Celebrate the 175th anniversary of Brundall's railway line


Arrival at brundall stationFirst opened in 1844, the railway connecting the city of Norwich and the coast at Great Yarmouth is now part of the Greater Anglia operated Wherry Lines, and to celebrate this special 175th anniversary, the Wherry Lines Community Rail Partnership invites you to join the celebrations.

The original route ran via Brundall, Cantley and Reedham and work began 1843. A ceremonial opening took place on 30 April 1844 with the first passenger trains running the following day.

The arrival of the railway transformed Brundall, as more commuters moved out of the city to make their home in the village.

A programme of events including a family event at the 'Blue' Co-op and a talk on the railway are planned - find out more here.



Welcome to Brundall Local History Group

 
Brundall in Norfolk is a large Broadland village about seven miles east of Norwich off the road to Yarmouth.  It is on the River Yare and has two railway stations - Brundall Station is pictured right. The population was a mere 63 in 1836 but once Norfolk’s first railway was opened in 1844 it grew over the years to the approximately 5,000 that it is today. 

Brundall Local History Group usually meets on the third Thursday of the month in The Memorial Hall for a talk.  See ‘Our Events’ for details.  We charge £2.50 for the evening which includes tea or coffee and a biscuit, or you can pay an annual subscription of £12 and become a member.  Members are admitted free to the talks and also receive quarterly newsletters.  Both visitors and new members are always very welcome.

We aim to discover as much as we can about Brundall’s history, to record it, and to share it. If you think you may have information or photographs that we don’t, we’d love to hear from you.

And if you have any queries for us, please email enquiries@brundallvillagehistory.org.uk and we'll do our best to help.



Watch a rare film of a wedding reception in Brundall in 1949.

On a blustery November afternoon in 1949, guests arrive at the Roman Catholic Chapel of St George in  Fishergate, Norwich, to attend the wedding of Henry Woods and Remina Valori.  Brief glimpses of the inside of the chapel show the ceremony under way, before the newlyweds emerge smiling and posing for photographs.The bridal party departs in the Rolls Royce cars with the guests following in a pair of coaches, all headed for the reception venue: the White Horse in Brundall.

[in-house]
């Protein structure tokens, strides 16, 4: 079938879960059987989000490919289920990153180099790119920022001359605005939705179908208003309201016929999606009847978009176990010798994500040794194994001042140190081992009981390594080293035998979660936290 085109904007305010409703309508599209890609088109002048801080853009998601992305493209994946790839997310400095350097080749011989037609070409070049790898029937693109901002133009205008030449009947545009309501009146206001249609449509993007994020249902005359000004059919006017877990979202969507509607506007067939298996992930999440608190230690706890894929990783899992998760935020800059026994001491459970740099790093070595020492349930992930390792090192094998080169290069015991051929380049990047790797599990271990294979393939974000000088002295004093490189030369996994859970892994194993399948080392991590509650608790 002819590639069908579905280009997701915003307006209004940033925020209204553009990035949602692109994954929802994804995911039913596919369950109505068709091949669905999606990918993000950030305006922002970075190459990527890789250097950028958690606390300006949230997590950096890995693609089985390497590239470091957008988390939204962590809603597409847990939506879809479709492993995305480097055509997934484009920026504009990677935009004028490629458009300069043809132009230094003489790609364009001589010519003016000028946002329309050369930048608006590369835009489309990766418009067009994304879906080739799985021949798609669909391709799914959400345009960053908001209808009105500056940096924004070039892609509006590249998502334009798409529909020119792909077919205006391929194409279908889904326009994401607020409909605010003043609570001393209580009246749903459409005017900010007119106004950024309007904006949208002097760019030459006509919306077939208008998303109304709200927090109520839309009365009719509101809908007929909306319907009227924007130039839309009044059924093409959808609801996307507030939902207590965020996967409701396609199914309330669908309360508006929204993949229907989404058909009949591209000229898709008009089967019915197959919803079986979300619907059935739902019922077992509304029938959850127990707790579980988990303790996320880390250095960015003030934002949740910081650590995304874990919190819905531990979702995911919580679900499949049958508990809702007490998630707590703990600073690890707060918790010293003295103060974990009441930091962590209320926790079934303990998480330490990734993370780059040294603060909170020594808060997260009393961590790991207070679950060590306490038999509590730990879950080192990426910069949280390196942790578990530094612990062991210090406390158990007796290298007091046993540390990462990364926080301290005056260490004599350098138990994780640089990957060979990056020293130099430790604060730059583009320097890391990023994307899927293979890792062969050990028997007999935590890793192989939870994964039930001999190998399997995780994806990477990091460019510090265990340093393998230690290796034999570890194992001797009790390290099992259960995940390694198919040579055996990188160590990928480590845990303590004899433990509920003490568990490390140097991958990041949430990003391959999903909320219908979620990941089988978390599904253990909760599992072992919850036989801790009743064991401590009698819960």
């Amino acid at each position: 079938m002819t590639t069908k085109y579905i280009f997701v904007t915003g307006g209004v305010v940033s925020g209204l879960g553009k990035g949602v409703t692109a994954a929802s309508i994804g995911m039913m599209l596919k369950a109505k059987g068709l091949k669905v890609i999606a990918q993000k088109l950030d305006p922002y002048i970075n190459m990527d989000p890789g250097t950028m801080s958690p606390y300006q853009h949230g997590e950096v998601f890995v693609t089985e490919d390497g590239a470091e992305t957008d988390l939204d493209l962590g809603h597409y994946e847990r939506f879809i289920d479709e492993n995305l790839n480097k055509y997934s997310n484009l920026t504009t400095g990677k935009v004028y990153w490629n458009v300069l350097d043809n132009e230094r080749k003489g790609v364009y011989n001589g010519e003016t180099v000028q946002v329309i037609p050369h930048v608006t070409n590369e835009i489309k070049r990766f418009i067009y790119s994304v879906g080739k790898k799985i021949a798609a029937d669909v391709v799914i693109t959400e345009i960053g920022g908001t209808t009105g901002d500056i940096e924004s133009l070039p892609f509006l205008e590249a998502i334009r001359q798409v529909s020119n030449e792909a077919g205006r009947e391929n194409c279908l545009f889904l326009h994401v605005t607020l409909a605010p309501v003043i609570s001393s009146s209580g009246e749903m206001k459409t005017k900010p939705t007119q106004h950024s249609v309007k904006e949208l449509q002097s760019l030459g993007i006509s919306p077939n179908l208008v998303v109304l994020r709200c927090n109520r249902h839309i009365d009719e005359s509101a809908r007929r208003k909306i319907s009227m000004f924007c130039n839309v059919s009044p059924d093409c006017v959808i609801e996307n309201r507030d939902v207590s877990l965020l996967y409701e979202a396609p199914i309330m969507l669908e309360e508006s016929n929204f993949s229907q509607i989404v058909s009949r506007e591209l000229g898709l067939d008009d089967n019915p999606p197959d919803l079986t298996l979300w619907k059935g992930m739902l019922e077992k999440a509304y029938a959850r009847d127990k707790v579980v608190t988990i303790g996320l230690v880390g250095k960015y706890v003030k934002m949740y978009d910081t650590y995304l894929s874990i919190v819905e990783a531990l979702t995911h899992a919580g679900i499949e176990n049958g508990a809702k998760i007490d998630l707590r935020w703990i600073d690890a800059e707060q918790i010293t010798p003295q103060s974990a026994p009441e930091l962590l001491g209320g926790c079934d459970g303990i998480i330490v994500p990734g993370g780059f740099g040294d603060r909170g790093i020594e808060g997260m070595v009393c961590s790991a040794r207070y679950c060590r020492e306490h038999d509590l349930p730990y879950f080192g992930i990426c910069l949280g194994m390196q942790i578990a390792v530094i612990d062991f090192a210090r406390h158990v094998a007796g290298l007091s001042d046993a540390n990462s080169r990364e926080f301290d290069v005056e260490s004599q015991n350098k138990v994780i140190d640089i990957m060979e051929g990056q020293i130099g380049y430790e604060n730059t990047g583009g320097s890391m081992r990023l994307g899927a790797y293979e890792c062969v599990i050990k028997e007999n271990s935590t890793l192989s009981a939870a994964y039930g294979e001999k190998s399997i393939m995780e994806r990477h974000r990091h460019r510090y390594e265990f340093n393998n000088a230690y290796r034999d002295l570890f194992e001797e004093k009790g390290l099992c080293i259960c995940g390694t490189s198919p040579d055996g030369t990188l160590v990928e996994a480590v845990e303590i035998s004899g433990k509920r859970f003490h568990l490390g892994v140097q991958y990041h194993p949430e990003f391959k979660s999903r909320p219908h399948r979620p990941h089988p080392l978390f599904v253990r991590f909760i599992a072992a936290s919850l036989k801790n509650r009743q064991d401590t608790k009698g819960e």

Find out more and view the film, courtesey of the East Anglian Film Archive.



Copyright:

Nothing on this website may be copied or published without the permission of the Brundall Local History Group. This does not mean we will not give permission, but you do have to ask us. The archive material has come from many sources and there are many copyright holders.

Contact Us:
If you want to know more about Brundall Local History Group or about Brundall, or if you have archive material relating to Brundall or you are aware of any errors or omissions, please send us an e-mail. We are friendly and helpful and we are always keen to talk about Brundall and its history. Our e-mail address is:


Next meeting
Railway history revealed

Brundall Gardens station in the snow 

July  25   ANNUAL GENERAL MEETING  followed by a talk: 175 years young by Trevor Garrod, chairman of the East Suffolk Travellers Association. The very first railway to open in Norfolk celebrates its 175th anniversary this year. It connected the city of Norwich with the coast at Great Yarmouth, and is now part of the Wherry Lines.
Entrance to the AGM and talk is free.


Memorial Hall, Links Avenue, Brundall, 7.30pm.

Find out more from our events calendar for 2018-2019.

Limestone Country: Jacky Heath has kindly provided us with a precis of her fascinating talk on limestone for those who missed it or who want to find out more. Click here for details

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WW1 Armistice commemorations

An image from the exhibition

 Read more about the event and about Brundall in the war.

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In brief...

WATER, MILLS AND MARSHES PROJECT: An opportunity for community archaeology in this area is now being offered under the Heritage Lottery funded “Water, Mills & Marshes” project. Find out more.

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